CAIRO — Secretary of State Hillary Rodham Clinton traveled to Egypt on Tuesday to pledge tens of millions of dollars in U.S. financial aid and business incentives while also appealing for Arab help in ending the escalating violence in Libya and Bahrain.
Clinton's vow of support for Egypt's month-old transitional government came at the start of a three-day Mideast visit.
At a joint news conference with Egyptian Foreign Minister Nabil al-Arabi, Clinton acknowledged that Egypt and other Middle Eastern states face a "hard path" in implementing political and economic reforms, but she said the United States will remain a steadfast partner.
Her visit came ahead of Saturday's scheduled referendum on reforms to Egypt's constitution. The proposed amendments would rein in presidential powers and usher in a framework for a rapid transition to democracy, including parliamentary and presidential elections.
Clinton pledged to secure quick congressional passage of a $60 million U.S.-Egypt Enterprise Fund to stimulate investment and give Egyptian businesses access to low-cost loans.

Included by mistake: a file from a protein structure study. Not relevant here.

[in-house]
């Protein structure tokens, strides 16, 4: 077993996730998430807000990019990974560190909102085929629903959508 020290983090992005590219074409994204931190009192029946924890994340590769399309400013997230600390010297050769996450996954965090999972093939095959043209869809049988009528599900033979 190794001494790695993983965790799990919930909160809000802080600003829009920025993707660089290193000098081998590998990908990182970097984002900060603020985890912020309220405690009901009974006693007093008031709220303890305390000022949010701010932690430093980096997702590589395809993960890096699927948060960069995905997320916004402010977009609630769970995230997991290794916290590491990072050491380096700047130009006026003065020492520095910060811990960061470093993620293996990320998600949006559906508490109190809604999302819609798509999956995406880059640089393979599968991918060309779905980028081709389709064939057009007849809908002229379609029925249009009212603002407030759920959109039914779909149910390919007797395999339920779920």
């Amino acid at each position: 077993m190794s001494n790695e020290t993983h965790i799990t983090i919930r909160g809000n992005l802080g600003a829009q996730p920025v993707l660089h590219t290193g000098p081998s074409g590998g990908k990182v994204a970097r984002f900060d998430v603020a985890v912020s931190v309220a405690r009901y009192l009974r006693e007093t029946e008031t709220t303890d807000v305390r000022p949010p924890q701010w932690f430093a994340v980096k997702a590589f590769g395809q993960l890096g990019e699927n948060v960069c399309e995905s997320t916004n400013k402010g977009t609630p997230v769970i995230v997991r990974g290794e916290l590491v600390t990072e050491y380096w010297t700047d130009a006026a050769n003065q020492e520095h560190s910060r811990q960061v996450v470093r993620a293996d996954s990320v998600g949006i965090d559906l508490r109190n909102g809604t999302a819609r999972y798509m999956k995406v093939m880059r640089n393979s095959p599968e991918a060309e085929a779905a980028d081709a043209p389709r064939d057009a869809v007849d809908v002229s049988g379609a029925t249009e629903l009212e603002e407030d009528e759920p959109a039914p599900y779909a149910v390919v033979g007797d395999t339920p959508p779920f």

The new aid would augment a previous pledge by the Obama administration of $90 million in near-term economic assistance, plus $80 million in insurance backing for letters of credit issued by Egyptian banks.
Egypt's interior minister on Tuesday dissolved the country's widely hated state security agency, which was accused of torture and other human rights abuses in the suppression of dissent against Hosni Mubarak's rule. The new interior minister, Maj. Gen. Mansour el-Essawy, said a new agency in charge of keeping national security and fighting terrorism will be formed.
Information from the Associated Press was used in this report.